CD Review: Mark Bishop & Forget The Sea – self-titled

CD Review: Mark Bishop & Forget The Sea – self-titled

Mark BishopLabel: Sonlite Records
Producers: Jeff Collins & Mark Bishop
Songs: You Love Me Anyway; Baptize Me In The Rain; Take To The Sky; The Son Is Shining; I Will Sing; Pick Me Up And Carry Me; You Are, You Are; Tinderbox; Sometimes God Whispers; Everything I Give; Ordinary Average Autumn
Rating: 3 1/2 Stars (scale of 1-5)

Mark Bishop has shifted from a solo format to a group format, joining forces with a band billed as Forget The Sea. Vocalists in addition to Mark include Courtney Isaacs and Haley Bishop (Mark’s daughters). John Isaacs (Mark’s son-in-law) provides percussion. Other band members include Josh Rison (guitar), Chris Withrow (bass guitar) and Russell Funk (keyboard).

Forget The Sea apparently caused quite a stir behind closed doors after they took the stage at the 2015 National Quartet Convention. As I wrote in my NQC report last fall after seeing their performance, “They made me think of a church youth band. The talent is there, but it’s still raw. They’re in the process of figuring out their sound.”

I remember the NQC crowd clapped politely, but seemed a bit unsure of how to take them. After NQC, I didn’t expect the convention to condemn the group, but that’s more or less what happened. When folks who bought the webcast went to watch the archived footage a week or so later, Forget The Sea’s main stage performance had been deleted as if it never happened. Now, this group certainly looks and sounds different from the average NQC quartet or mixed group, but they did nothing to deserve that sort of treatment. Other groups have made similar unexpected stylistic splashes without this sort of backlash during convention week. Jason Crabb’s presented a 1950s themed set in 2014, for example. If nothing else, Forget The Sea’s performance was a welcomed dose of variety that got people talking, even if the reaction wasn’t 100% positive.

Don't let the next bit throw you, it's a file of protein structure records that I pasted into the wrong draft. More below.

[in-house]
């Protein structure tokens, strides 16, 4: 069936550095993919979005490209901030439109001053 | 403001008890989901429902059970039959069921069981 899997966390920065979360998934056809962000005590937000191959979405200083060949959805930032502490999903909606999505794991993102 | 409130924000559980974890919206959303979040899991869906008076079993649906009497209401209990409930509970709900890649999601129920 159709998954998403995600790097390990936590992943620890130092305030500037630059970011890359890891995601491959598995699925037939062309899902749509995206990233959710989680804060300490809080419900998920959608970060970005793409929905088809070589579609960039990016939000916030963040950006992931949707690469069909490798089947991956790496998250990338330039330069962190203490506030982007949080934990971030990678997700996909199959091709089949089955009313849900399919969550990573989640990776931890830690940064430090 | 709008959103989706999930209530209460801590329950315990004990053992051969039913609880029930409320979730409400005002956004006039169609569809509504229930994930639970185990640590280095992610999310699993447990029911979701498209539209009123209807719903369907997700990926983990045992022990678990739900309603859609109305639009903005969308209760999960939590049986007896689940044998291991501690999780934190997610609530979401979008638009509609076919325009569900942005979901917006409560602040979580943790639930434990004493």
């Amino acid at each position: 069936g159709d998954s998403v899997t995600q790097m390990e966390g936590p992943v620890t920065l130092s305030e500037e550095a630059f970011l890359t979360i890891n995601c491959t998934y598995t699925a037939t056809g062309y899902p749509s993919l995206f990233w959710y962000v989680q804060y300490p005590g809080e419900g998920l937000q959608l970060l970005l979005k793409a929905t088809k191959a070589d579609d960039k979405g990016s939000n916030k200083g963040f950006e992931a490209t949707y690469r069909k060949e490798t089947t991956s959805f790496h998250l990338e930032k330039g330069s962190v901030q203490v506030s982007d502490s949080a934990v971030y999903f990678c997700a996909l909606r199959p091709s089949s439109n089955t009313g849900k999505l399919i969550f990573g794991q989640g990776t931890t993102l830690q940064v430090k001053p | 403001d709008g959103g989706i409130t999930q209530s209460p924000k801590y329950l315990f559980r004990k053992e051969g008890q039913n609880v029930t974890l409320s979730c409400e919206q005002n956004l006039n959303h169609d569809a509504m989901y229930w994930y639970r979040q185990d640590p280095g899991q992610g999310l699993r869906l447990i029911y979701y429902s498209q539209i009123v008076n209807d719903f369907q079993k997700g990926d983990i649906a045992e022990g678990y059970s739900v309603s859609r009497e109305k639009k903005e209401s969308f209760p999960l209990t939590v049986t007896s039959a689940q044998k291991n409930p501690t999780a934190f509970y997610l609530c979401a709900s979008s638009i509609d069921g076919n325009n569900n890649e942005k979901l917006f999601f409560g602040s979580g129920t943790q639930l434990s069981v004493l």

At any rate, I’m here to review the CD, so I’ll get on with it.

If this CD only had Mark Bishop’s face and name on the front of it, you wouldn’t notice that much different about it aside from two songs where he isn’t the primary vocalist. Musically, this is certainly a different spin, but Mark has explored different styles and concepts in the past. (Check out 2008’s Fields Of Love.) With Mark’s vocals front and center most of the time and with Mark co-writing all the songs, there’s a sense of familiarity that existing fans of his solo work should appreciate.

The opening track, “You Love Me Anyway,” is rhythmic and a bit heavier in instrumentation than you might expect. “Baptize Me In The Rain” has a toe-tapping feel and a “na-na-na” vocal bit on the choruses like you might hear a youth band sing at a summer concert festival. One of his daughters has a step-out line on the third song, “Take To The Sky,” but again, Mark is the primary singer. The “na-na” hook returns on the fourth track, a slower selection titled “The Sun Is Shining.”

Courtney steps behind the microphone for “I Will Sing.” The chorus is repetitive, lacking lyrical variety. The song follow the modern worship chorus formula; it builds up to a big climax, drops most of the instruments out for some dynamic contrast, then brings the repetitive chorus back. The lyric for “Pick Me Up And Carry Me” is also somewhat repetitive, but it makes up for it with a quicker tempo featuring an quirky accordion and a banjo in the mix. The result is a catchy musical setting for a lyric that might have otherwise come across as blah.